Hong Kong protests force change:

by Matt Heller

Executive Editor

Protests in Hong Kong have meant changes for St. Michael’s students who hope to get an internship through the Freeman Foundation this summer. Over the past two summers, St. Michael’s has sent students to Hong Kong, but due to ongoing protests over an extradition bill that would allow authorities to send citizens to mainland China, the committee that oversees the internships decided to send students to Singapore next year. 

“I think Singapore is still going to be an outstanding opportunity for students to get real-world workplace skills for eight weeks in a major international city,” said professor Jeff Ayers, a coordinator for the internship program.

While Tokyo was a top option to replace Hong Kong, Singapore was chosen due to the 2020 Summer Olympics being held in Tokyo.  

While no one knows if the protests would turn violent during the time the students stay in their internships, the committee didn’t want to take chances. “It’s not about what I think or what we think. It’s what parents think,” said professor Robert Letovsky, who also coordinates the program. “We can’t control perception.” 

Sophie DeFries, a senior biochemistry major, spent her time doing pharmacological research at the University of Hong Kong. While the protests didn’t affect her daily life, it did play an impact on some decisions.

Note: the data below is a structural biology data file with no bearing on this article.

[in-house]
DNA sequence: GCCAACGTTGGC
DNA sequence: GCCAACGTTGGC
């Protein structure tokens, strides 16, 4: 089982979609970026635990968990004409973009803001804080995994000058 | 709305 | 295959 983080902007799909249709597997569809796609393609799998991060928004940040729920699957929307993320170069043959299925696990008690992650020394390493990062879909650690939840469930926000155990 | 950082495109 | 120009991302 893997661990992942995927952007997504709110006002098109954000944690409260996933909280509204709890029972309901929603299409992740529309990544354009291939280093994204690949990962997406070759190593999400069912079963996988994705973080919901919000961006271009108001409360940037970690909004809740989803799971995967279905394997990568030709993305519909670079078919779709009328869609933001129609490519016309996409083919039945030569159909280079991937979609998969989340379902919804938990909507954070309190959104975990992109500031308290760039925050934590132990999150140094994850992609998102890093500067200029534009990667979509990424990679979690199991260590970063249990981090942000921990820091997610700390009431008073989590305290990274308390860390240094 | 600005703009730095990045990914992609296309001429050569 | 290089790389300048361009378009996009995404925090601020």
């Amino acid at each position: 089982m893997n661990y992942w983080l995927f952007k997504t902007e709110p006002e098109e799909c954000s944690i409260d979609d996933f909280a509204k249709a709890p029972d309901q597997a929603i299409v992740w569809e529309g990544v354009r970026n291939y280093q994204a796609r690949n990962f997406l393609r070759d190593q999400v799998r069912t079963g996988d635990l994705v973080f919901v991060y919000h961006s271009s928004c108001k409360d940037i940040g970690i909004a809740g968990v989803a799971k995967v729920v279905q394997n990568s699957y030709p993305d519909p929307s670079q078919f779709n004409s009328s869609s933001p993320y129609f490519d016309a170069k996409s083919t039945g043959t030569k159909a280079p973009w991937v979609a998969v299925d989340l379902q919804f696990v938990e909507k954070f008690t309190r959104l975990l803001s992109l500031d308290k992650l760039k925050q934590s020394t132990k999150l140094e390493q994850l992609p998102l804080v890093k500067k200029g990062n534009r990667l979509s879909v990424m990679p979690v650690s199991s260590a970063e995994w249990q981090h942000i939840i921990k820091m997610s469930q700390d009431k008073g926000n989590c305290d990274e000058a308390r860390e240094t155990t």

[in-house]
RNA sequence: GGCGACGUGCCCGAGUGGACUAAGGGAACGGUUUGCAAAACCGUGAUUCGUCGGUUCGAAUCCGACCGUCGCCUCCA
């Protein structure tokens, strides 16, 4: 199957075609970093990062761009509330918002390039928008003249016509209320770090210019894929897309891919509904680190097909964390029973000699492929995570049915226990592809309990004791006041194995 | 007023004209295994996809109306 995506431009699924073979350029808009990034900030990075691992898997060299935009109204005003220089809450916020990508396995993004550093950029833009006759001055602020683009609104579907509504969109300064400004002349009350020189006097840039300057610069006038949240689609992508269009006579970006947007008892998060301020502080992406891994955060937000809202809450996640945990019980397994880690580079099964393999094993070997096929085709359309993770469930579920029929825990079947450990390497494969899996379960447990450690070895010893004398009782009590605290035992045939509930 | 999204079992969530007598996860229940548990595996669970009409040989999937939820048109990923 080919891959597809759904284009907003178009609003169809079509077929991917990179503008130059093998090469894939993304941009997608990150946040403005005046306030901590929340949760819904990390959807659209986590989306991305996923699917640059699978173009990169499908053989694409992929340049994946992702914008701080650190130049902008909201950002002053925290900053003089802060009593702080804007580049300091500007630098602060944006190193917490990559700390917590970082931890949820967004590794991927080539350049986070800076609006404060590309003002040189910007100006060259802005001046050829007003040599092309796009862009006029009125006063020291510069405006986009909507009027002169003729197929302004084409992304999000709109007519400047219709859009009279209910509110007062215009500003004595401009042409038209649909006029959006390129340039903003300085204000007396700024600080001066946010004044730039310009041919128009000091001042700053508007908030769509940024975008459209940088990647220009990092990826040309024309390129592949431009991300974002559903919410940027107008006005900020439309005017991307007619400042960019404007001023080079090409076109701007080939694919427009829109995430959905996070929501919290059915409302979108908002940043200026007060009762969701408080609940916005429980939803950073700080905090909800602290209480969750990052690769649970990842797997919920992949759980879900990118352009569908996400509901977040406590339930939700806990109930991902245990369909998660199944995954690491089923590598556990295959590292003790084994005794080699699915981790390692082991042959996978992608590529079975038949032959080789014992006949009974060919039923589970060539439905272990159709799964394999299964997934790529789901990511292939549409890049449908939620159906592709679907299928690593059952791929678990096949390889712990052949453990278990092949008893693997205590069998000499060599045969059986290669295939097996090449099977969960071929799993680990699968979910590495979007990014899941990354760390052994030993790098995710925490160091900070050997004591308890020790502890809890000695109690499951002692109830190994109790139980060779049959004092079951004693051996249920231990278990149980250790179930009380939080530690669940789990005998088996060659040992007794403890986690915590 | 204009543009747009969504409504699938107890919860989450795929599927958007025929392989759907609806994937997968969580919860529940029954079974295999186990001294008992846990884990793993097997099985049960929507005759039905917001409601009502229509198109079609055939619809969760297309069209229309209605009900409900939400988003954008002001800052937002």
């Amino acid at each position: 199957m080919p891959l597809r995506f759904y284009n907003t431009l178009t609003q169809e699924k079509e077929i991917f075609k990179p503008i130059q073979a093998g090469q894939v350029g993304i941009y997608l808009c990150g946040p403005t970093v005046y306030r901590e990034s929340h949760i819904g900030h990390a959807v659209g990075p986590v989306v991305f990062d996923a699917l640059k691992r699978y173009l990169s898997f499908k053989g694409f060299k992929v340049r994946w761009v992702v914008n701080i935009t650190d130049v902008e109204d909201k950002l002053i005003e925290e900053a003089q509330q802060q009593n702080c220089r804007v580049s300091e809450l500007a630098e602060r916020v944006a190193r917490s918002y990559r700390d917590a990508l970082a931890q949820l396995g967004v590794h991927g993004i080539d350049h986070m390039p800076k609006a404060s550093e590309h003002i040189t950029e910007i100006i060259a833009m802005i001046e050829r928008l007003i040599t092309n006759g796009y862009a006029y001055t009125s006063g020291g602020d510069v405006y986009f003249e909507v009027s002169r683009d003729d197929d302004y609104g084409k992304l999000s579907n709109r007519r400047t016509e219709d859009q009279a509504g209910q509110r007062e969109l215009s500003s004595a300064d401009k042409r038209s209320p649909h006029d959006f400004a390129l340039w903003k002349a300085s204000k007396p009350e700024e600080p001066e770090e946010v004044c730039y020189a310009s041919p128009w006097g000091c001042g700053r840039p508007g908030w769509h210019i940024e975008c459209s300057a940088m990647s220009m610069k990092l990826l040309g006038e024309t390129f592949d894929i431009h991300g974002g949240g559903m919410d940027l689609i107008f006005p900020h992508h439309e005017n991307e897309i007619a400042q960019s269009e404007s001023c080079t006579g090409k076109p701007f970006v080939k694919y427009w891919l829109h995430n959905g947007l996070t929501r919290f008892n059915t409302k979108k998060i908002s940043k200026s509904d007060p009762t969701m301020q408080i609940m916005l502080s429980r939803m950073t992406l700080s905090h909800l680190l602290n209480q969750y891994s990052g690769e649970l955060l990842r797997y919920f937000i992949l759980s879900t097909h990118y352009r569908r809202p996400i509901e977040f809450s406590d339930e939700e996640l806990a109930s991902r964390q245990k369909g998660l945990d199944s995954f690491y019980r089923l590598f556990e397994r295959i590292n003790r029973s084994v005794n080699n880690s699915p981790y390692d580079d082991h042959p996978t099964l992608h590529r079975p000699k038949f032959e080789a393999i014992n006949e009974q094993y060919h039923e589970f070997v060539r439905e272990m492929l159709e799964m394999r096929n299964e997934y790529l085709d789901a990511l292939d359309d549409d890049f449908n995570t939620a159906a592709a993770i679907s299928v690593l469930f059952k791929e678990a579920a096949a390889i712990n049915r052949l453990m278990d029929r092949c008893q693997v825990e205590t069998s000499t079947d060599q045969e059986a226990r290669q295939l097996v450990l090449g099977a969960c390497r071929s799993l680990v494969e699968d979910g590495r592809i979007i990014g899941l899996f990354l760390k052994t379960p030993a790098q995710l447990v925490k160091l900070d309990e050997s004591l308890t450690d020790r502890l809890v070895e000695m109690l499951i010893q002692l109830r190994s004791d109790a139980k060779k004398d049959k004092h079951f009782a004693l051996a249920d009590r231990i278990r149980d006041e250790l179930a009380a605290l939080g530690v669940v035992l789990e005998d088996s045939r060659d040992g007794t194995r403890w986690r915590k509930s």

“For example, on the weekend we had to be diligent about what we were doing and where we were going or else it was easy to get stuck in sticky situations. One time we accidentally found ourselves at the same MTR station that had a protest surrounding it,” said DeFries. 

This past summer, 11 students from a variety of majors spent time interning for businesses, nonprofits, and universities. 

The experience went beyond his career interests, Diego Calderon, a senior business major who interned at a tech startup, said. “There are many social cues and norms that students need to experience in order to be open and adaptable to a more globalized world.”

Letovsky said he is hoping 10 or 11 students will be sent to Singapore from May 31 to August 1, 2020. 

The application, which is due on October 25, is open to all current sophomore and juniors who will have spring 2020 residency on-campus. 

Students receive 4 credits, and St. Michael’s waves the fee for a summer course. Most of the $7,000 scholarship allotted to each student goes to the Academic Internship Council, which helps place students into their internships and houses them. Most airfare charges can be covered within this budget as well.


Contact Professor Robert Letovsky, rletovsky@smcvt.edu   


 Director of Study Abroad, Peggy Imai, pimai@smcvt.edu 


Thailand trip canceled due to air quality concerns

Political tensions in Hong Kong caused the Global Citizen Internship Program to switch its location to Singapore, but it is not the only study abroad program at St. Michael’s that is dealing with locational issues. 

The Education Abroad Network canceled the Thailand 2020 semester trips to Chaing-Mai over air quality concerns. While this wasn’t St. Michael’s decision, Director of Study Abroad Peggy Imai said problems like this sometimes occur, but instances such as Hong Kong and Chaing-Mai are quite rare. While the school still could have sent students to Hong Kong, the Academic Internship Council recommended against it.

“Our level of risk aversion is higher than some other institutions,” Imai said.

While student safety is the school’s top priority, other factors such as whether insurance will cover a program, also plays an important role in decisions.